"That's why today we plan to appeal to the Court of Arbitration for Sport in Lausanne.

"As a consequence the Greek club, eliminated by Metalist in the third qualifying round, will now face FC Schalke 04 in the UEFA Champions League play-offs, with the first leg to be played on August 21 in Germany.

Metalist Kharkiv participates in European competitions since 1988 after playing its first against Borac Banja Luka. From 2007 to 2014, however, the club continuously participated on annual basis with variable successes. This ended when Metalist failed to qualify.

On 22 April 2016, the FFU Committee announced that Metalist would not be allowed to participate in professional competitions because of its debts to its players.[13][14] On 16 May 2016, the FFU Appeal Committee left in force the decision of the FFU Football Clubs Attestation Committee of 22 April 2016 and refused in issuing attestation for the next season for the club by declining its appeals.[15]

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"Security service detained persons who may have been involved in the preparation and carrying out of crimes of a terrorist nature in Kharkiv, including the explosion," security spokesman Markian Lubkivskyi wrote on his Facebook page.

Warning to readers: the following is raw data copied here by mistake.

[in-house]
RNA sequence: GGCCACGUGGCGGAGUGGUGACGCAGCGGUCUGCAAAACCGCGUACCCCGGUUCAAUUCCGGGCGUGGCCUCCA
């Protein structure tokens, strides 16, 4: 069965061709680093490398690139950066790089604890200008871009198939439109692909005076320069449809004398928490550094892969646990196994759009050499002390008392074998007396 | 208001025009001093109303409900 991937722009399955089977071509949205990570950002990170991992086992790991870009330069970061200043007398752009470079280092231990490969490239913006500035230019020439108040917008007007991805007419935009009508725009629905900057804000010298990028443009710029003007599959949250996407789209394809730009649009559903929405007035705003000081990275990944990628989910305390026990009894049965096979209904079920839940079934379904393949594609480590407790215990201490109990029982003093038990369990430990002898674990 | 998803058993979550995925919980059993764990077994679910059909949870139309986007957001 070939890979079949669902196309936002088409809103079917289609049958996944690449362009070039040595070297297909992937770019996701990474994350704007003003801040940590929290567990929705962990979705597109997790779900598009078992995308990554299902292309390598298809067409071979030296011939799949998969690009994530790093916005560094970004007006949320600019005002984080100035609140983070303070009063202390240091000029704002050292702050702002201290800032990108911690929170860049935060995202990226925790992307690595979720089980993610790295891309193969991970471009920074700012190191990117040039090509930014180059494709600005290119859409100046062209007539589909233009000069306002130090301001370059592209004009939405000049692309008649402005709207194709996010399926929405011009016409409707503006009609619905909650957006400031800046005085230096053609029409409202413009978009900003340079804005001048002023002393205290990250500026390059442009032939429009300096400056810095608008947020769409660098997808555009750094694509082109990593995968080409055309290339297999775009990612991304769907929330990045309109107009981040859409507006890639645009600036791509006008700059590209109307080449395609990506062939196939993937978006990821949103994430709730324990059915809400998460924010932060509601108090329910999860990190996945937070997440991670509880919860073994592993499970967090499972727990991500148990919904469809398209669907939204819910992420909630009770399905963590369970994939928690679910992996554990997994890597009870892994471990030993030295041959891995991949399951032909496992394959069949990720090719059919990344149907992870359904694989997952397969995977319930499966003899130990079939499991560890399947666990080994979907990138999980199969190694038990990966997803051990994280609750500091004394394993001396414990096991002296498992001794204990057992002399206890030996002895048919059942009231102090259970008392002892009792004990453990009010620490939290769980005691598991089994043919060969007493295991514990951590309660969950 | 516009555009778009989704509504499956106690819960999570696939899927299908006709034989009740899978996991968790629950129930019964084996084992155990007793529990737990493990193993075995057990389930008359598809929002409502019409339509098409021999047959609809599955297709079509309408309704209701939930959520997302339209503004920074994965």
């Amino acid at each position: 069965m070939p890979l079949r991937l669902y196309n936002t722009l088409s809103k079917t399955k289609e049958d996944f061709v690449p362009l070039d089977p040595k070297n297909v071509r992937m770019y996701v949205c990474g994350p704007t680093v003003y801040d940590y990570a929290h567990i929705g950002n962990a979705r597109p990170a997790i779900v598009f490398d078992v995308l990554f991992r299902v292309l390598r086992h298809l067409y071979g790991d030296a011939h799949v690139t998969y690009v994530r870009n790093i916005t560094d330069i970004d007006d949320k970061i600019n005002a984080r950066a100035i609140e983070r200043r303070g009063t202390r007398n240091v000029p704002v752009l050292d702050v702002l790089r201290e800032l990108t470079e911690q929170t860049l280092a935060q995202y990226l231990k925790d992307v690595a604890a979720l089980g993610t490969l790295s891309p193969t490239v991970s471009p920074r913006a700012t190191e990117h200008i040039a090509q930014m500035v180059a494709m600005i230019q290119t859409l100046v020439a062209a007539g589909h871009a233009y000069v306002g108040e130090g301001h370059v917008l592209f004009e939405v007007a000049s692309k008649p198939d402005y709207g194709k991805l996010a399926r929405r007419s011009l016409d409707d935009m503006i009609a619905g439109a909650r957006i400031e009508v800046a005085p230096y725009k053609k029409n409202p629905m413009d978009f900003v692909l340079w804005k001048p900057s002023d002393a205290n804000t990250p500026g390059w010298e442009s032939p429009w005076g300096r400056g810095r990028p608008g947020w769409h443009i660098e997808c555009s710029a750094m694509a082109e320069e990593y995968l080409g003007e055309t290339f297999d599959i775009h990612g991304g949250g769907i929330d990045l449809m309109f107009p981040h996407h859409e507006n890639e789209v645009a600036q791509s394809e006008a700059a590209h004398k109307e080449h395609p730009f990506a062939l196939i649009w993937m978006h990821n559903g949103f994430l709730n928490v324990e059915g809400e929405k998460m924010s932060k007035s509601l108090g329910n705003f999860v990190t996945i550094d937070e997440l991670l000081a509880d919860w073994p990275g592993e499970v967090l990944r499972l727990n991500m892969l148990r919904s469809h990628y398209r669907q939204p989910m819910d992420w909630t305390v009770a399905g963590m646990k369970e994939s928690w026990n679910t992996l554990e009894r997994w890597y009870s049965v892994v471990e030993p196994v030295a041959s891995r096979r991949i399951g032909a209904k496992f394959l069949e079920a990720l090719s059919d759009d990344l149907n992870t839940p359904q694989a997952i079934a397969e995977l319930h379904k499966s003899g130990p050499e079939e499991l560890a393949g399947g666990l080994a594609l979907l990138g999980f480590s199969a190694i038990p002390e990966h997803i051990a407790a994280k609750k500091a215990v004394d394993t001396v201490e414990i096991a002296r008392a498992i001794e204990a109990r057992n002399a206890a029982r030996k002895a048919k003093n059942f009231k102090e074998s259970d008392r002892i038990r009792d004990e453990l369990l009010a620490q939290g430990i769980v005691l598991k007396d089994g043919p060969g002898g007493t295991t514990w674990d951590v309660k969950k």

There have been other bomb attacks and explosions in Kharkiv in recent weeks, but this was the deadliest so far.

Kharkiv returned to relative calm by 30 April.[54] Relatively peaceful demonstrations continued to be held, with "pro-Russian" rallies gradually diminishing and "pro-Ukrainian unity" demonstrations growing in numbers.[55][56][57] On 28 September, activists dismantled Ukraine's largest monument to Lenin at a pro-Ukrainian rally in the central square.[58] Polls conducted from September to December 2014 found little support in Kharkiv for joining Russia.[59][60]

The team has played under the following names: KhPZ (1925–1940), Dzerzhinets (1947–1952), Avanhard/Avangard (1956–1965), Metalist/Metallist (since 1965).

Perhaps this is the opportunity for the club “Helios”, and although not being familiar with their ambitions, finances and ownership I know they did not perform too bad in Divison 1 in the season that just ended.

Kharkiv

"This decision is final. Metalist have the opportunity to appeal to the Court of Arbitration for Sport.

Gas lines were installed for heating in government and later private homes. An airport was built in 1954. Following the war Kharkiv was the third largest scientific-industrial centre in the former USSR (after Moscow and Leningrad).

The Gor'ky park was fully renovated in Kharkiv in 2000s, having a big number of modern attractions, a lake with lilies and the sport facilities to play tennis, football, beach volleyball, and basketball.

More than 100 people died, in what was, until then, the worst violence in Ukraine's history as an independent state.

Ukrainian President Petro Poroshenko described the attack as "a bold attempt to expand the territory of terrorism" and promised to bring the perpetrators to justice.

UEFA charged Metalist last week after CAS upheld a five-year ban imposed on the club's sporting director Yevhen Krasnikov by the Ukrainian Football Federation.

An amateur video shows a procession of a few hundred people, marching down one of Kharkiv's main streets.